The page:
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Dr. Fox: To ask the Secretary of State for Health (1) how much the NHS has spent on the provision of electrically-powered indoor/outdoor wheelchairs in each year since 1997; [27351]

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Jacqui Smith: Pursuant to her reply of 22 January 2002, Official Report, column 763W: I regret that my previous reply was incorrect. It should read:

Expenditure on electrically powered indoor/outdoor wheelchairs (EPIOCs) are as follows.

Expenditure on powered indoor/outdoor wheelchairs—England


Figures are not collected centrally for numbers of vouchers issued separated into manual wheelchairs and EPIOCs.

The following table gives the only data available centrally. A number of these figures are incomplete (as annotated):

Number of powered wheelchairs issued4,4644,0333,3883,279(25)
Number of vouchers issued for wheelchairs560(24)5,010(25)6,3056,250(25)

(24) Collection of data was not mandatory

(25) Incomplete figure (one return missing)


Race Relations Act

Mr. Bailey: To ask the Secretary of State for the Home Department what plans he has to make changes to current authorisations under section 19D of the Race Relations Act 1976, as amended. [61371]

Beverley Hughes: I have today revoked the authorisation signed by my hon. friend the member for Hornsey and Wood Green (Mrs. Roche) on 23 April 2001 which permits immigration officers to discriminate in the examination of passengers from certain specified ethnic or national groups. We have kept this authorisation under close review in the light of intelligence assessments from the Immigration Service. After a year's experience of operating the authorisations, the Immigration Service has found it sufficient to rely on the authorisation made on 27 March 2001 which permits it to prioritise certain passengers for additional examination on the basis of their nationality. We will keep under review the possible need for further authorisations permitting discrimination on grounds of ethnic or national origin where necessary in respect of specific targeted operations.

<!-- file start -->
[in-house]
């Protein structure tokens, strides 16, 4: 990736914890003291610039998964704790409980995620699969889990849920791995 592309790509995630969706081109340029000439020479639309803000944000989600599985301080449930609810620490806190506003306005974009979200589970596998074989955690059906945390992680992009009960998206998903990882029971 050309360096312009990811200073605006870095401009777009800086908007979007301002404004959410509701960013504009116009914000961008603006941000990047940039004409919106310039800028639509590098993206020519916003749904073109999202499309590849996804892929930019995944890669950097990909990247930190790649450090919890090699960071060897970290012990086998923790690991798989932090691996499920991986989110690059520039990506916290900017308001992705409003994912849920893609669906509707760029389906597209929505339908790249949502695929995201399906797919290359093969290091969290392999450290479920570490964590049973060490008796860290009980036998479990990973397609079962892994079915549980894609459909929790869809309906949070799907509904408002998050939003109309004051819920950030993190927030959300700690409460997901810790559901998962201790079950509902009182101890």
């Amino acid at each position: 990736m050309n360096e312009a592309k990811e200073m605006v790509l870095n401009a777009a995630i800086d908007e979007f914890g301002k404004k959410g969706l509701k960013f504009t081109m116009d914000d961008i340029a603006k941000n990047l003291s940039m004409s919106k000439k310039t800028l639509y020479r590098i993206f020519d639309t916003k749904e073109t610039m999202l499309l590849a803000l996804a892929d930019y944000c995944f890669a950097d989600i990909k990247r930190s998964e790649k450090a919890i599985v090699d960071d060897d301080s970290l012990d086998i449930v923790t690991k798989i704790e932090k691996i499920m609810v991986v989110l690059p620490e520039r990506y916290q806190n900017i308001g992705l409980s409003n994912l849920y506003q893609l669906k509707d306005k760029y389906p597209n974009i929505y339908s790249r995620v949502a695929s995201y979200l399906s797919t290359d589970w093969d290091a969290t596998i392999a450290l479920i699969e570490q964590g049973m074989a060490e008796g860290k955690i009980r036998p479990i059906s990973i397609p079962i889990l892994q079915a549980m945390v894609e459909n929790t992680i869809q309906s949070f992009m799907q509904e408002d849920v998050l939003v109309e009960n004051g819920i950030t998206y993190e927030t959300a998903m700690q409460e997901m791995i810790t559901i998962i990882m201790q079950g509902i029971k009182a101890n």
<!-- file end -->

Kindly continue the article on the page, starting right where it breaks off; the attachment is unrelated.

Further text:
Community Police Officers

Mrs. Calton: To ask the Secretary of State for the Home Department further to his answer of 11 April 2002,

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Official Report, column 565W, how many community police officers there are on the beat, broken down by division. [58344]

Mr. Denham: The information in the table has been provided by the Chief Constable of Greater Manchester police (D. Wilmot Esq QPM). The number of officers shown as on the beat comprises those carrying out the role of community beat constable or that of area/community sergeant.

DivisionCommunity Police Officers on the beat(26)
North Manchester Division48
South Manchester Division89
The City of Salford Division63
Tameside Metropolitan Borough Division29
Stockport Metropolitan Borough Division42
Bolton Metropolitan Borough Division54
Wigan Metropolitan Borough Division40
Trafford Metropolitan Borough Division27
Bury Metropolitan Borough Division21
Rochdale Metropolitan Borough Division39
Oldham Metropolitan Borough Division31

(26) Figures are for 22 May 2002